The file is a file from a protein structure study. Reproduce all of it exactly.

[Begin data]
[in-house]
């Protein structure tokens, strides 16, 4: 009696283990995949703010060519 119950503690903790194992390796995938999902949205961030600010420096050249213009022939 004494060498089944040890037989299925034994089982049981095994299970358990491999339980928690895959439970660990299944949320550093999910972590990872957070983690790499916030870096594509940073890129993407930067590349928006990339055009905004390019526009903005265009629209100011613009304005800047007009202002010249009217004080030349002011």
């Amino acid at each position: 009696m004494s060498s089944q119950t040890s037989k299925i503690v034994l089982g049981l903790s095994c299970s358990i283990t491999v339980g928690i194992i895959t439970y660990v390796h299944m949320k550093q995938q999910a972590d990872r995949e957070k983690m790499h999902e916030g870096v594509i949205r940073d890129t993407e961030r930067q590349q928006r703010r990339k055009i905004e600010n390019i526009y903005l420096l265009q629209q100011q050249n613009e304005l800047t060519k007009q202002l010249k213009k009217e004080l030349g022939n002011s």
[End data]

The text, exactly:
[in-house]
């Protein structure tokens, strides 16, 4: 009696283990995949703010060519 119950503690903790194992390796995938999902949205961030600010420096050249213009022939 004494060498089944040890037989299925034994089982049981095994299970358990491999339980928690895959439970660990299944949320550093999910972590990872957070983690790499916030870096594509940073890129993407930067590349928006990339055009905004390019526009903005265009629209100011613009304005800047007009202002010249009217004080030349002011």
């Amino acid at each position: 009696m004494s060498s089944q119950t040890s037989k299925i503690v034994l089982g049981l903790s095994c299970s358990i283990t491999v339980g928690i194992i895959t439970y660990v390796h299944m949320k550093q995938q999910a972590d990872r995949e957070k983690m790499h999902e916030g870096v594509i949205r940073d890129t993407e961030r930067q590349q928006r703010r990339k055009i905004e600010n390019i526009y903005l420096l265009q629209q100011q050249n613009e304005l800047t060519k007009q202002l010249k213009k009217e004080l030349g022939n002011s």